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Forced vibration with decreasing force amplitude

by abrandt
Tags: amplitude, decreasing, force, forced, vibration
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abrandt
#1
Nov20-11, 04:00 PM
P: 10
I'm working on a problem that has forced vibration. The force, every time it is applied, is less than the previous impact. For clarity, the problem is dealing with a mining skip that is emptying. The inside of the skip is separated in sections using ribs but the top blocks still exert a force on the lower blocks. The impact of the material hitting the bottom of the skip (a 50 degree angle) is causing the skip to vibrate. This impact happens at distinct intervals with the time between impacts remaining roughly constant. The impact force is decreasing due to the decreasing total mass of the material inside the skip. I was wondering if you could point me in the right direction. Most of the problems i have dealt with deal specifically with a periodic force that is constant each time it is applied. I thought about adding a dampening force to diminish the force each time it is applied but wouldn't that just act to dampen the free vibration component? For background i am an engineering student who is working on a project with an external company.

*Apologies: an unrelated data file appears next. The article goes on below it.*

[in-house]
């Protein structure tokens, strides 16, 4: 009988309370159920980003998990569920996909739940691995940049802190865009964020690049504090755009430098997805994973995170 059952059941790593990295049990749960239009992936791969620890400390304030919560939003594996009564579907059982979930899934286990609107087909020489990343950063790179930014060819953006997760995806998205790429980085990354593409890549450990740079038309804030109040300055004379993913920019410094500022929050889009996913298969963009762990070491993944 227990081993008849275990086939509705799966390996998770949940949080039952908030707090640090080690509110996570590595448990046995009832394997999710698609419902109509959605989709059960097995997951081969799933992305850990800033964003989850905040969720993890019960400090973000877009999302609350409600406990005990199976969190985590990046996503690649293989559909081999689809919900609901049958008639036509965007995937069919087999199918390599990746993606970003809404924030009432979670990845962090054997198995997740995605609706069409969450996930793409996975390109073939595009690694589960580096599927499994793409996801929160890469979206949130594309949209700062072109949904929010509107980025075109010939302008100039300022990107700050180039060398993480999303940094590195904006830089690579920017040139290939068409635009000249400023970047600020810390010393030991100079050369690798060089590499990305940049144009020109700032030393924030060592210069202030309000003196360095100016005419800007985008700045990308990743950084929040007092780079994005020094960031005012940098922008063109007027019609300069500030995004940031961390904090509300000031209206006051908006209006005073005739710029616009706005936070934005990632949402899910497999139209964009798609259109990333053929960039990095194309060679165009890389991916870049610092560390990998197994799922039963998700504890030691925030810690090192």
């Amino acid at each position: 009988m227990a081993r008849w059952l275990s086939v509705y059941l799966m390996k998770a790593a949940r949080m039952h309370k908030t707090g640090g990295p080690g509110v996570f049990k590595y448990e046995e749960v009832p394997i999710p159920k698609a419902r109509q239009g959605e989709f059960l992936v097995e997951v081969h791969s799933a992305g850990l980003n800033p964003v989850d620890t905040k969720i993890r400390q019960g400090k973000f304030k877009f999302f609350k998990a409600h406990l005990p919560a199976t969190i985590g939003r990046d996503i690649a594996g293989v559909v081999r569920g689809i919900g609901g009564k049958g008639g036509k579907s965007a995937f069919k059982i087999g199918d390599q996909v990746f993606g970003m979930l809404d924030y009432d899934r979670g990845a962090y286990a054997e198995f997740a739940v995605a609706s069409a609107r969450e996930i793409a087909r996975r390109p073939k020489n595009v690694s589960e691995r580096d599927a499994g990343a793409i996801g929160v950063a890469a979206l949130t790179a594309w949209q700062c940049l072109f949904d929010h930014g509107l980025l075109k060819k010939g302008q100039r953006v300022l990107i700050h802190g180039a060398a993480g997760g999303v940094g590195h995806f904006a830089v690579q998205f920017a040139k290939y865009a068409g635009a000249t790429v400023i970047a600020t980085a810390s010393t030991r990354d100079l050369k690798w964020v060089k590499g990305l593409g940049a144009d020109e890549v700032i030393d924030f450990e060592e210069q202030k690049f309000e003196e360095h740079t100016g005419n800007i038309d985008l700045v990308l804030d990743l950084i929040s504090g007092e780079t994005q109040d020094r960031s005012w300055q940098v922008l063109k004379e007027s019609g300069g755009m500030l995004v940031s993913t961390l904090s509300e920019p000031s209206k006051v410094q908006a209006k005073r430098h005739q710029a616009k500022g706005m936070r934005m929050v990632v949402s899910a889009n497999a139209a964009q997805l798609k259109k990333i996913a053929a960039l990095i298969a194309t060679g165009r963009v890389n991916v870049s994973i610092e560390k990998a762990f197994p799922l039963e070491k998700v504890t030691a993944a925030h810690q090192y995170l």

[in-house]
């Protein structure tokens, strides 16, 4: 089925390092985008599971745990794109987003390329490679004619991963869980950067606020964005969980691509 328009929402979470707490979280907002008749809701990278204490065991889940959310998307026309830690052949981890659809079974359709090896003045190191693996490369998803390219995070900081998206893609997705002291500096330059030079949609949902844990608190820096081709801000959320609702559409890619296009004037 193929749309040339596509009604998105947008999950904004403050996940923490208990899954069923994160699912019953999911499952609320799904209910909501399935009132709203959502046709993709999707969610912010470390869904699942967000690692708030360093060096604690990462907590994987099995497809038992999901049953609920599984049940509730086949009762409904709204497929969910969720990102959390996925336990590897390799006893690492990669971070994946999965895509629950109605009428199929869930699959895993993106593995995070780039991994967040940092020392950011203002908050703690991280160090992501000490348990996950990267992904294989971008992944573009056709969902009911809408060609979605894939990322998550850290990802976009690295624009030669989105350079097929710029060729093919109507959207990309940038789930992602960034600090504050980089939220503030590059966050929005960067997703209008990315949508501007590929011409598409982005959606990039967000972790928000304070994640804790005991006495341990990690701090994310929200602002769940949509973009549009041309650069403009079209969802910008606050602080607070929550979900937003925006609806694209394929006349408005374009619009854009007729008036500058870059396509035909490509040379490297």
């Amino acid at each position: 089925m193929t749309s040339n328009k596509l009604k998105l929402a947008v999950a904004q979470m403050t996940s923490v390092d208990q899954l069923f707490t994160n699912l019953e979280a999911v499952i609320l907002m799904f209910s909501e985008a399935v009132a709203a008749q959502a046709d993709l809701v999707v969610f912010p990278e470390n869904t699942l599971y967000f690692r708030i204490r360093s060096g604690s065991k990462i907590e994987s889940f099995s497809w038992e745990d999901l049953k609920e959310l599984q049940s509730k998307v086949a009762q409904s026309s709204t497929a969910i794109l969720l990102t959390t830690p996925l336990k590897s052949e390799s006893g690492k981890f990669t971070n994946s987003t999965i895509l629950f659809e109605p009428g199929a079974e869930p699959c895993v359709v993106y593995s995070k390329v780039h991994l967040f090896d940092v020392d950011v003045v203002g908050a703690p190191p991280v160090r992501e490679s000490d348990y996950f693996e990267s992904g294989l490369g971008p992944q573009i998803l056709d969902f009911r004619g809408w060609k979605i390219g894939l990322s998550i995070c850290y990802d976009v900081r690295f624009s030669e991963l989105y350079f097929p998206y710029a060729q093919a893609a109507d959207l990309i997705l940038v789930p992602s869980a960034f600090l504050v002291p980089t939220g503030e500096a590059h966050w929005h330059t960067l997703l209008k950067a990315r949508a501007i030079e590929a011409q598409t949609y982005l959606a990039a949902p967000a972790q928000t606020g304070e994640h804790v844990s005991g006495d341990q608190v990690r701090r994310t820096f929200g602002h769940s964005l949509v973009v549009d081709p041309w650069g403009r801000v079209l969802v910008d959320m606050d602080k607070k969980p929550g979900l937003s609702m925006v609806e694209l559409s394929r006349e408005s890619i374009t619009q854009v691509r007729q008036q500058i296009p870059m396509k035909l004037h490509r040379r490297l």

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rude man
#2
Nov20-11, 04:31 PM
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I have no idea what a striker is, etc. etc. but you need to first determine the nature of each impact.

Is it a finite value of force (decreasing on each impact), EACH for a time interval T, or is it a series of decreasing impulses (Dirac delta functions), or ???

Then of course you need to determine the parameters defining your system. It had better be a second-order diff. eq. with constant coefficients. In other words, the equivalent of a spring, dashpot and mass.

Any other type of eq. & you have to use simulation software.

You're right, the damper does not solve your problem. You need to define the impacts by the forcing function in the diff. eq.


Once you have that you can solve the problem classically, or (as I would) using the Laplace transform. This is a transient problem, assuming the next set of impacts occurs much later.

PS - if the motion (vibrations) die down before the next impact arrives you have a much easier problem. But I imagine that's not the case or you wouldn't be asking in the first place, right?


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